However, they did not cause Liu Biao's demise as they targeted Huang Zu, a general under Liu Biao, instead of Liu Biao himself. While Cao Cao was gaining strength, Liu Biao chose to neither help nor hinder his conquests, in part because he had been dealt a defeat against the forces of Sun Ce at the Battle of Shaxian. Around 200 CE, after Cao Cao's total victory over the rival warlord Yuan Shao at the Battle of Guandu, Liu Biao still remained neutral, despite being one of the only other warlords in a position to oppose the two powers. Liu Biao, however decided to shelter Liu Bei, an enemy of Cao Cao and relative in deep lineage when Cao Cao defeated Yuan Shao, where Liu Bei was sheltered after the events of 198; this made Liu Biao a target of Cao Cao's wrath due to the fact Liu Bei rebelled against Cao Cao just before the war against Yuan Shao. After Cao Cao finalised his unification of northern China in 208, he led a large army south to conquer Jing Province. With a decline in relations between Liu Biao and Liu Bei, as a result of the meddling of Cai Mao's family, Liu Biao's people faced much difficulty.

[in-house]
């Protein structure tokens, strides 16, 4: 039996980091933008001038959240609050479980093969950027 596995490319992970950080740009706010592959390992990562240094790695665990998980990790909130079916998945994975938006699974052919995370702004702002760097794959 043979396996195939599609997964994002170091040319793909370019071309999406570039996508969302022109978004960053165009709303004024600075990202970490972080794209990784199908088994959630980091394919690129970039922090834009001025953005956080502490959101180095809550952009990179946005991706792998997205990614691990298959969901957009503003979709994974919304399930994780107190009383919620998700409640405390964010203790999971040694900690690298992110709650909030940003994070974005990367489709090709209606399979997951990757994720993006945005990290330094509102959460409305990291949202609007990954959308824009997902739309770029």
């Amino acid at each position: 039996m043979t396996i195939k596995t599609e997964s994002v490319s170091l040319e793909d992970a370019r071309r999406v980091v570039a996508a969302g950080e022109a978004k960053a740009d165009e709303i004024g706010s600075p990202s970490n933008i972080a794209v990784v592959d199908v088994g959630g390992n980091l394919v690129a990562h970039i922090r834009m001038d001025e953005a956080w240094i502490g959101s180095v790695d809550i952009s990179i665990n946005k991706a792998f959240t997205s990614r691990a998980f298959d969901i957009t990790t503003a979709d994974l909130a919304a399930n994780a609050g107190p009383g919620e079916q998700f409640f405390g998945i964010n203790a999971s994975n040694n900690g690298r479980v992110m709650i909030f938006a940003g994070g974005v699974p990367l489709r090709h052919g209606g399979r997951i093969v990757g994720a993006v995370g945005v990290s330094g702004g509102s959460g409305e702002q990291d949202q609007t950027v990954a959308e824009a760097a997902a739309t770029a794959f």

To make matters worse, Sun Quan's army had defeated and killed Huang Zu at the Battle of Jiangxia and destroyed Liu Biao's defences to the east. Shortly after Cao Cao's main army began its offensive, Liu Biao died of illness. Liu Biao's successor, his younger son Liu Cong, chose to surrender instead of resisting Cao Cao's invasion. Liu Biao's elder son, Liu Qi, who had had some disagreement with Liu Cong, joined the fleeing Liu Bei, leading to the Battle of Red Cliffs; the aftermath of that battle split Liu Biao's former domain between the three resulting power blocs. Jing Province continued to be a flash point throughout the remaining years of the Han dynasty and well into the Three Kingdoms period, due to its strategic position between all three warring factions, with multiple battles and campaigns fought for control of the province. Liu Biao's first wife, Lady Chen, bore him two sons: Liu Cong, she died early so Liu Biao took a second wife, Lady Cai from the influential Cai family in Xiangyang.